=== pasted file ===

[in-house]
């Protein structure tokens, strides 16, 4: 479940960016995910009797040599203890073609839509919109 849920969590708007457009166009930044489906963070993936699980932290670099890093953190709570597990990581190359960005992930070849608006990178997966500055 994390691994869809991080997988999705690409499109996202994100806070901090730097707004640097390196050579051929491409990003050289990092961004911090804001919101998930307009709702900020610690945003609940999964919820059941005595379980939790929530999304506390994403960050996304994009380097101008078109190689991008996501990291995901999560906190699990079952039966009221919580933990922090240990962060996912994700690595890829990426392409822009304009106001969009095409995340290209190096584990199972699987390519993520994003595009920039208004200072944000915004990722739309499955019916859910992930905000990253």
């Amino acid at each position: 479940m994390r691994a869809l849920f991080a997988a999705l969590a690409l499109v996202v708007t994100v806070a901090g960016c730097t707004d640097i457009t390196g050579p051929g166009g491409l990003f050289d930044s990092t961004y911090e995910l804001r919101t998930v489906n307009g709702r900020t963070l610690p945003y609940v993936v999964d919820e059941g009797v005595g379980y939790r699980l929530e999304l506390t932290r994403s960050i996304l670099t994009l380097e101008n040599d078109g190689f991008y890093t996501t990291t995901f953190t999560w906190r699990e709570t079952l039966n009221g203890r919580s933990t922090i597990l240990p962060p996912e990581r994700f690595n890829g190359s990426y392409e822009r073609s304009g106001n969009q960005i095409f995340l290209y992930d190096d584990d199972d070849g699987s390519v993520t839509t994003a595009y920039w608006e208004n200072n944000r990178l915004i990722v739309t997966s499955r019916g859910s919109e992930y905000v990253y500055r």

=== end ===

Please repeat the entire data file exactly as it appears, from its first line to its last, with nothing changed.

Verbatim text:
[in-house]
């Protein structure tokens, strides 16, 4: 479940960016995910009797040599203890073609839509919109 849920969590708007457009166009930044489906963070993936699980932290670099890093953190709570597990990581190359960005992930070849608006990178997966500055 994390691994869809991080997988999705690409499109996202994100806070901090730097707004640097390196050579051929491409990003050289990092961004911090804001919101998930307009709702900020610690945003609940999964919820059941005595379980939790929530999304506390994403960050996304994009380097101008078109190689991008996501990291995901999560906190699990079952039966009221919580933990922090240990962060996912994700690595890829990426392409822009304009106001969009095409995340290209190096584990199972699987390519993520994003595009920039208004200072944000915004990722739309499955019916859910992930905000990253």
């Amino acid at each position: 479940m994390r691994a869809l849920f991080a997988a999705l969590a690409l499109v996202v708007t994100v806070a901090g960016c730097t707004d640097i457009t390196g050579p051929g166009g491409l990003f050289d930044s990092t961004y911090e995910l804001r919101t998930v489906n307009g709702r900020t963070l610690p945003y609940v993936v999964d919820e059941g009797v005595g379980y939790r699980l929530e999304l506390t932290r994403s960050i996304l670099t994009l380097e101008n040599d078109g190689f991008y890093t996501t990291t995901f953190t999560w906190r699990e709570t079952l039966n009221g203890r919580s933990t922090i597990l240990p962060p996912e990581r994700f690595n890829g190359s990426y392409e822009r073609s304009g106001n969009q960005i095409f995340l290209y992930d190096d584990d199972d070849g699987s390519v993520t839509t994003a595009y920039w608006e208004n200072n944000r990178l915004i990722v739309t997966s499955r019916g859910s919109e992930y905000v990253y500055r």